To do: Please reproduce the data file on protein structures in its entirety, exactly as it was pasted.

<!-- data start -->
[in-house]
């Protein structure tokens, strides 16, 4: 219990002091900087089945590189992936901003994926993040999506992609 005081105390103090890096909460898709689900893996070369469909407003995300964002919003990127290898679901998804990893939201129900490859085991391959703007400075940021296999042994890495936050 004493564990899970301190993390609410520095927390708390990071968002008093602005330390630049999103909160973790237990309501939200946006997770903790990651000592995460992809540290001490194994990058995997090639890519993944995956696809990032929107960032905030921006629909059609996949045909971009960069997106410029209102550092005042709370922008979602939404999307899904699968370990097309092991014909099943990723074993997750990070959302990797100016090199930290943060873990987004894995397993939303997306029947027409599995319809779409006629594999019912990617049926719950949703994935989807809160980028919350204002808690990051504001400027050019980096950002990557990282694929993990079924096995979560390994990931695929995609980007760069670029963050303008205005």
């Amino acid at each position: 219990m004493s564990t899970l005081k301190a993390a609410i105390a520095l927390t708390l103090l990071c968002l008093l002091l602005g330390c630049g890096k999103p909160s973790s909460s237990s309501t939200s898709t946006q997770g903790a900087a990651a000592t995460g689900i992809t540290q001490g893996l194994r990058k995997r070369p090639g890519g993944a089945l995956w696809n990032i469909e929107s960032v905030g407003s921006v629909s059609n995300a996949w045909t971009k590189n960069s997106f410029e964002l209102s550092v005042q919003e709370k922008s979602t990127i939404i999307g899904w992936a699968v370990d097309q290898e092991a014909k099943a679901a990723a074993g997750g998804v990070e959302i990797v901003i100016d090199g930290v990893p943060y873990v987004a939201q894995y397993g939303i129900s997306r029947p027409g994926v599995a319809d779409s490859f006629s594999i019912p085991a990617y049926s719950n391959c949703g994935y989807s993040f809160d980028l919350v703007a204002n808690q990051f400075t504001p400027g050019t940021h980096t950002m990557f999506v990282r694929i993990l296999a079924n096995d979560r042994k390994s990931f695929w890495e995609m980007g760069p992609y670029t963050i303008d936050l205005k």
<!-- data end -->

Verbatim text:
[in-house]
């Protein structure tokens, strides 16, 4: 219990002091900087089945590189992936901003994926993040999506992609 005081105390103090890096909460898709689900893996070369469909407003995300964002919003990127290898679901998804990893939201129900490859085991391959703007400075940021296999042994890495936050 004493564990899970301190993390609410520095927390708390990071968002008093602005330390630049999103909160973790237990309501939200946006997770903790990651000592995460992809540290001490194994990058995997090639890519993944995956696809990032929107960032905030921006629909059609996949045909971009960069997106410029209102550092005042709370922008979602939404999307899904699968370990097309092991014909099943990723074993997750990070959302990797100016090199930290943060873990987004894995397993939303997306029947027409599995319809779409006629594999019912990617049926719950949703994935989807809160980028919350204002808690990051504001400027050019980096950002990557990282694929993990079924096995979560390994990931695929995609980007760069670029963050303008205005």
């Amino acid at each position: 219990m004493s564990t899970l005081k301190a993390a609410i105390a520095l927390t708390l103090l990071c968002l008093l002091l602005g330390c630049g890096k999103p909160s973790s909460s237990s309501t939200s898709t946006q997770g903790a900087a990651a000592t995460g689900i992809t540290q001490g893996l194994r990058k995997r070369p090639g890519g993944a089945l995956w696809n990032i469909e929107s960032v905030g407003s921006v629909s059609n995300a996949w045909t971009k590189n960069s997106f410029e964002l209102s550092v005042q919003e709370k922008s979602t990127i939404i999307g899904w992936a699968v370990d097309q290898e092991a014909k099943a679901a990723a074993g997750g998804v990070e959302i990797v901003i100016d090199g930290v990893p943060y873990v987004a939201q894995y397993g939303i129900s997306r029947p027409g994926v599995a319809d779409s490859f006629s594999i019912p085991a990617y049926s719950n391959c949703g994935y989807s993040f809160d980028l919350v703007a204002n808690q990051f400075t504001p400027g050019t940021h980096t950002m990557f999506v990282r694929i993990l296999a079924n096995d979560r042994k390994s990931f695929w890495e995609m980007g760069p992609y670029t963050i303008d936050l205005k």